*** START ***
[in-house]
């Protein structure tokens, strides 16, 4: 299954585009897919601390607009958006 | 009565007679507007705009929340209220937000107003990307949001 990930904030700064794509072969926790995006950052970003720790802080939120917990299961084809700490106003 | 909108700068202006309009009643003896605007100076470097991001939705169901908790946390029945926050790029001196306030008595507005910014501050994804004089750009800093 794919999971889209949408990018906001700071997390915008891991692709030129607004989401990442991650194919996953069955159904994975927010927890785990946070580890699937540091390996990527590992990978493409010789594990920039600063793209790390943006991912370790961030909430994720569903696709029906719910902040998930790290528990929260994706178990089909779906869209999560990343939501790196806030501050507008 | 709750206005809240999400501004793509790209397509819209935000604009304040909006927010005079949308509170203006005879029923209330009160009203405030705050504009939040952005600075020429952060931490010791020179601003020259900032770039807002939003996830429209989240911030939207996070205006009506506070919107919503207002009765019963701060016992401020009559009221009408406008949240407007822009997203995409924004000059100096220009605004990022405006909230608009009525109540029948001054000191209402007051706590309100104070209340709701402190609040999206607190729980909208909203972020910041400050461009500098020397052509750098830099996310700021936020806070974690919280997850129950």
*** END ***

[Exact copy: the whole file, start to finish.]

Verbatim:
[in-house]
């Protein structure tokens, strides 16, 4: 299954585009897919601390607009958006 | 009565007679507007705009929340209220937000107003990307949001 990930904030700064794509072969926790995006950052970003720790802080939120917990299961084809700490106003 | 909108700068202006309009009643003896605007100076470097991001939705169901908790946390029945926050790029001196306030008595507005910014501050994804004089750009800093 794919999971889209949408990018906001700071997390915008891991692709030129607004989401990442991650194919996953069955159904994975927010927890785990946070580890699937540091390996990527590992990978493409010789594990920039600063793209790390943006991912370790961030909430994720569903696709029906719910902040998930790290528990929260994706178990089909779906869209999560990343939501790196806030501050507008 | 709750206005809240999400501004793509790209397509819209935000604009304040909006927010005079949308509170203006005879029923209330009160009203405030705050504009939040952005600075020429952060931490010791020179601003020259900032770039807002939003996830429209989240911030939207996070205006009506506070919107919503207002009765019963701060016992401020009559009221009408406008949240407007822009997203995409924004000059100096220009605004990022405006909230608009009525109540029948001054000191209402007051706590309100104070209340709701402190609040999206607190729980909208909203972020910041400050461009500098020397052509750098830099996310700021936020806070974690919280997850129950």